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Medicaid runaround delays prenatal care for mothers

At 22 weeks, Payton Graham is more than halfway through her pregnancy. But attempts to get prenatal care under Indiana Medicaid have failed month after month.
The Healthy Indiana Plan and Hoosier Healthwise are two forms of medicaid offered in the state. (WTHR)

INDIANAPOLIS (WTHR) — Payton Graham is expecting her first child.

At 22 weeks, she is more than halfway through her pregnancy. But attempts to get prenatal care under Indiana Medicaid have failed month after month.

"It's not safe," Graham told 13 Investigates. "It's a big deal being pregnant anyway, but it's also so common for people to lose their babies or have complications without going to the doctor."

The 21-year-old first learned she was pregnant in March during a visit to the emergency room. She was just 4 weeks pregnant at the time.

Medical staff at the hospital helped her apply for a state Medicaid health care program specifically for low-income, pregnant women.

Indiana has two programs for pregnant women. The Healthy Indiana Plan (HIP) specifically covers women whose wages meet certain income levels.

Hoosier Healthwise covers medical care including doctor visits, and prescriptions at little or no cost.

But all Graham got from Medicaid was the runaround.

"It got to the point where they denied it because they said it was 30 days late," she said.

New applications were faxed and hand-delivered but still no insurance at the end of her first trimester.

With critical appointments looming, Graham got more bad news. She lost her presumed eligibility, when the State denied the application.

That meant no prenatal care unless she could pay for it.

"I had to have $1,300 before I could be seen. I was nervous," she said. "I had missed everything prior to that. I missed all my genetic testing that I needed to have done, and it was getting ready to be my 20-week scan for my daughter's anatomy scans."

Payton went to her 20-week appointment after signing a waiver promising to pay for the visit at a later date.

Then she and her mother turned to 13 Investigates. They saw our report about the alarming number of women and babies dying before, during and after childbirth. Indiana has the third highest rate of mothers dying from birthing complications and the seventh highest infant mortality rate in the country.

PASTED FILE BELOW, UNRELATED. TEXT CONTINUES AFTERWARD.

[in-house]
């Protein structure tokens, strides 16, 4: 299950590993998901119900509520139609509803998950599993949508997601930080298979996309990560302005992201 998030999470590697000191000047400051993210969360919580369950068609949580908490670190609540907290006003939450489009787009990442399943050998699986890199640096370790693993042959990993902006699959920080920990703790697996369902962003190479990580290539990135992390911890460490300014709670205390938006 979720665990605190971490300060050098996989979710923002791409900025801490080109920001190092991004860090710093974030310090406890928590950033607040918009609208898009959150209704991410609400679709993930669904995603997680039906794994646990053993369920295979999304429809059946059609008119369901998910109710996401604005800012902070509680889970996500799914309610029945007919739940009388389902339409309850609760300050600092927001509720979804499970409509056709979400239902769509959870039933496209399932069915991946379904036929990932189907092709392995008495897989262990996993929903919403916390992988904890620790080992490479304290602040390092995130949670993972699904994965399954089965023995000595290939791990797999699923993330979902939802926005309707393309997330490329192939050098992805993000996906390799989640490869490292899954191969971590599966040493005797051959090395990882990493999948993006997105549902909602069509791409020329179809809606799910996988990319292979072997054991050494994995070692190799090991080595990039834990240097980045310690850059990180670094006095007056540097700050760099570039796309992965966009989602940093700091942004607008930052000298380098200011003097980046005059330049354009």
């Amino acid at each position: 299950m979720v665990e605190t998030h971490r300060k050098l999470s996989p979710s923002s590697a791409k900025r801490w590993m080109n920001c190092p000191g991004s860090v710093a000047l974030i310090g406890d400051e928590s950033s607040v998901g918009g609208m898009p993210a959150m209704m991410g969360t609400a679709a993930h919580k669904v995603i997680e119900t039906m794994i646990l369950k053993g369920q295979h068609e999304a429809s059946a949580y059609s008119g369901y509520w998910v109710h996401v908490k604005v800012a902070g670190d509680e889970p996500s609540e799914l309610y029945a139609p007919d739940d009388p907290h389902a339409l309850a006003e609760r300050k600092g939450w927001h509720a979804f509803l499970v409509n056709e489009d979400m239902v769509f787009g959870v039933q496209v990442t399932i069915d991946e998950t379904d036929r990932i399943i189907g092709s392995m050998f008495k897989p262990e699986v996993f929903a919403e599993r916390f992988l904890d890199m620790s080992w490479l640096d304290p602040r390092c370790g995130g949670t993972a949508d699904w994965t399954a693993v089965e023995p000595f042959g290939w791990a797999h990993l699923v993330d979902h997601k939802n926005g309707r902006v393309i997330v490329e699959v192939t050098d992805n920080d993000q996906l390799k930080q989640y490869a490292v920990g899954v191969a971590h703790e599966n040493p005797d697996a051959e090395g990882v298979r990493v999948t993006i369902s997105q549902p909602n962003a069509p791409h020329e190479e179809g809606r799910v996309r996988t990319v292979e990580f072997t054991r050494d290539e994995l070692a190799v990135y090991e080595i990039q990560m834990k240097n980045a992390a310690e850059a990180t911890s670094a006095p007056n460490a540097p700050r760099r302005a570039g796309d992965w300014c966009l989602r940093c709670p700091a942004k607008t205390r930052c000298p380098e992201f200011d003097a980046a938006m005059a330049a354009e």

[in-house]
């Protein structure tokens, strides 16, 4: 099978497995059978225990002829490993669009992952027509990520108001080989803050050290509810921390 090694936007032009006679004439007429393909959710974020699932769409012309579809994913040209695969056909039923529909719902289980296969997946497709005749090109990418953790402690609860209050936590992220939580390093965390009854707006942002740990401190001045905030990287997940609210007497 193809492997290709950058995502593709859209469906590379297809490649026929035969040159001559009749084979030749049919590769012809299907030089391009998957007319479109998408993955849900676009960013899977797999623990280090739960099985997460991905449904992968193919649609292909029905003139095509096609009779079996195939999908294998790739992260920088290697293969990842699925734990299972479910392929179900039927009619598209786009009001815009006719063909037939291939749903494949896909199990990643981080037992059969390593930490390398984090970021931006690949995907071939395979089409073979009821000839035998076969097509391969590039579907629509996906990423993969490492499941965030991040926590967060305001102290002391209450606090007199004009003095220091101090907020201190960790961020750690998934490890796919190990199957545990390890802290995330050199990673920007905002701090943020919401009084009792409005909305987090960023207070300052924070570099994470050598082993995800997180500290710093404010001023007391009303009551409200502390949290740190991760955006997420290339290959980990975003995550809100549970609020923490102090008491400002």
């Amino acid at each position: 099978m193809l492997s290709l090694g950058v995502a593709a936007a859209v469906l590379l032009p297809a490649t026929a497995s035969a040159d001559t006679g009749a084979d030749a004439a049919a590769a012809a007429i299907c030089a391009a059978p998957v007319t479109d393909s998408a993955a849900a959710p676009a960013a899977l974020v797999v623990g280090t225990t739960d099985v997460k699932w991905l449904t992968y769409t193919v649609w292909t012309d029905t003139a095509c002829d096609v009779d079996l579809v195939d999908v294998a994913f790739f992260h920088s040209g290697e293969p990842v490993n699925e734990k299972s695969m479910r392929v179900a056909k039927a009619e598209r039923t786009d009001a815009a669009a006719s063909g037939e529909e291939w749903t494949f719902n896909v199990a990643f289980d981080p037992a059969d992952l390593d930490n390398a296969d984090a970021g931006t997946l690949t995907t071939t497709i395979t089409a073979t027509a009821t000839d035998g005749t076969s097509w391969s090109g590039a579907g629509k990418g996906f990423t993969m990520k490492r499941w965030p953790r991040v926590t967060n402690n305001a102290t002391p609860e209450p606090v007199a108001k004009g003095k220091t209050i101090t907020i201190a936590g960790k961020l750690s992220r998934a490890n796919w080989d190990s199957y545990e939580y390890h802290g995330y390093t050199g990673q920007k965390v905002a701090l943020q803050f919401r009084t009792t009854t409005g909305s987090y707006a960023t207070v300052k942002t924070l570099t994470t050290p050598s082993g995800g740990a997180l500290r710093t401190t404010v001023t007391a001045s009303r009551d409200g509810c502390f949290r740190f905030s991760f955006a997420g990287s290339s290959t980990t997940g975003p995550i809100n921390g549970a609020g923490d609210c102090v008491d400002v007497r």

"I was just lost, I didn't know what else to do," she said.

13 Investigates discovered there are others like her missing out on prenatal care due to untimely delays in the state's system.

It doesn't matter if the delay is out of the mother's control. Bottom line, incomplete applications cannot be processed.

It's a disturbing discovery as Indiana advocates grapple over high maternal and infant death rates. All across the state they're sharing a consistent message.

"Prenatal care is important to positive birth outcomes," said Wendy Kline, professor of public health policy at Purdue during a class lecture on the West Lafayette campus.

"Don't wait! Early prenatal care is important," urged Jernice Watson, a registered nurse from Fort Wayne, who is featured in a public service announcement to educate mothers.

13 Investigates contacted the state agency that oversees Medicaid.

Three days after WTHR told Indiana's Family and Social Services Administration (FSSA) about Graham, her Medicaid insurance was approved.

Five months of waiting were finally over.

Still Graham worries about others lost in the system.

"It's not fair. It's scary," she said.

According to Jim Gavin, FSSA director of communications, the state is processing maternity applications under the HIP plan in 29 days on average. That's a big difference compared to what Graham experienced. The federal government requires applications to be processed under 45 days.

"We currently have a 5 percent backlog for all Medicaid applications," confirmed Gavin, who was specifically talking about Indiana.

In Graham's case, Gavin said the application wasn't initially approved "due to verification of employment being missing."

Even though she later provided information, agency staff were unable to contact her previous employer to verify her income. Graham will now receive retroactive coverage dating back to March.

A new Navigator program has been set up to help new moms get through the application process and to connect to the prenatal care they and their unborn babies need. That program will be co-led by the Indiana Family and Social Services Administration, the Indiana State Department of Health and the Department of Child Services.

To learn more about the application process click here.